In the same way that survey research involves a certain degree of uncertainty and error, “big data” projects are also subject to potential error as well. While Pew Research Center made every attempt to conduct this analysis with rigor and accuracy, there are several different ways a modest amount of error may have been introduced. The findings presented here should be considered with this potential for error in mind.
- Definition of popular channels. The Center chose a minimum threshold of 250,000 subscribers for the channels included in this analysis. This cutoff ensured that the analysis was focused on the most popular channels on the site while also limiting the analysis to a manageable number of channels that could be monitored and tracked in a timely manner. However, it is possible that the use of a lower (or higher) threshold and the inclusion of more (or fewer) channels would have yielded different results.
- Missing popular channels. Because there is no official, comprehensive list of YouTube channels (popular or otherwise), the Center used its own mapping technique to search for and identify channels. This process involved repeatedly following video recommendations from one channel to another for nearly a year until we could no longer identify any additional channels with more than 250,000 subscribers. It is possible that this process failed to identify all the popular channels on YouTube, but evidence suggests that the number of missing channels is likely to be negligible. During the final six months of channel mapping between July and December 2018, the list of popular channels that we had identified expanded by 44% – from 30,481 channels to 43,770. However, the bulk of these additions comprised known channels that had added new subscribers during that period. Just 12% of the new channels had not been previously identified by our mapping process.
- Problems with the YouTube API. During the data collection process, requests to the YouTube Application Programming Interface (API) occasionally failed for a variety of reasons. As a result, we were unable to capture 4% of the video time stamps we had intended to collect. Such hiccups are not uncommon when working with APIs, and can be due to bugs, issues with internet connectivity, changes to privacy settings made by channel owners, or simply because some videos were removed during the week. Because these errors were sporadic and appeared to occur at random, the Center was able to use estimation methods to fill in most of the missing values. While this introduced a small amount of approximation error, its impact on the findings presented here should be negligible.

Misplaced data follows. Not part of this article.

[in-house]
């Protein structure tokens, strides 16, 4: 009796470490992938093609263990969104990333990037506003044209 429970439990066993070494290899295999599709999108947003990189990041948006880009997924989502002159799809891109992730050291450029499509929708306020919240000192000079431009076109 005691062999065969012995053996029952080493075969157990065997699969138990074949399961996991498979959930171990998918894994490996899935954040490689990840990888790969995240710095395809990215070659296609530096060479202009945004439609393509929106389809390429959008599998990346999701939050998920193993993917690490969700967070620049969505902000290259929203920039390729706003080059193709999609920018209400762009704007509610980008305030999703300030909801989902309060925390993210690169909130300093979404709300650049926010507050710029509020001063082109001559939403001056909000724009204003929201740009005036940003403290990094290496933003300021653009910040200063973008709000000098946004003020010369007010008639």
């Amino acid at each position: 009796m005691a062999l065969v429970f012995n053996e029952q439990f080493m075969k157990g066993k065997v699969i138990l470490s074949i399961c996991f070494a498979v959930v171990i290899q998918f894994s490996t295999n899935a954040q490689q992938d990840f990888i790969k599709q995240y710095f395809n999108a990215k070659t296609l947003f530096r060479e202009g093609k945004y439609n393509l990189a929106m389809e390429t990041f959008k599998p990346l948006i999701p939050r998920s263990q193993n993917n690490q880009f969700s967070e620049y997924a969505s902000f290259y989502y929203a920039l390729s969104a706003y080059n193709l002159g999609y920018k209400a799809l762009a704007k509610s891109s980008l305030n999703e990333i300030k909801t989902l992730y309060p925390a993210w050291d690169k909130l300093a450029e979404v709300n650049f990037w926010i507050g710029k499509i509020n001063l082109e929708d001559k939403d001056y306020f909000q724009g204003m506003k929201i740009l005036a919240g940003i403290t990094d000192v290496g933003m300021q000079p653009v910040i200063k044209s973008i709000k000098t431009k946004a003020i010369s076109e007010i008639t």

- Language misclassification. Because it was unrealistic for humans to directly examine the nearly quarter-million videos posted by these channels, the Center trained a custom machine learning model to automate the process of classifying whether or not a video was in English. When compared with a sample of videos that had been coded by Center researchers, the classification model achieved 97% to 98% accuracy during various tests. However, 4% to 9% of the videos that it labeled as “English” contained content in other languages, and the model also misclassified 7% to 8% of the videos that human coders had identified as being in English. Videos that were incorrectly labeled as English by the model were later removed by human coders during content analysis, but it is likely that a small set of English videos were excluded from the analysis due to classification error.
- Coder misclassification. Pew Research Center used human coders to classify the content of the English-language videos examined in this study. Center researchers labeled a small sample of videos themselves, while the remaining thousands were each coded by three separate coders on Amazon’s Mechanical Turk crowdsourcing platform. For each video, we then reconciled the results from the three coders using thresholds that maximized how much the crowdsourced results agreed with the Center’s researchers. While agreement was generally high, a modest number of disagreements and misclassifications are still likely to have occurred because the concepts studied here – such what qualifies as “children’s content” – inherently involve a certain degree of subjectivity.
- YouTube is constantly changing. The videos analyzed in this report represent those posted by channels with a certain number of subscribers over a particular period of time. Since then, many channels may have gained or lost subscribers, the publishing habits of popular channels may have changed, and the viewing habits of their subscribers may have as well. YouTube has also since made changes to its policies about the kinds of content that are acceptable to publish. Because of these and many other constantly shifting factors, the findings presented here may or may not represent the activity of popular channels at other times in the past, present or future.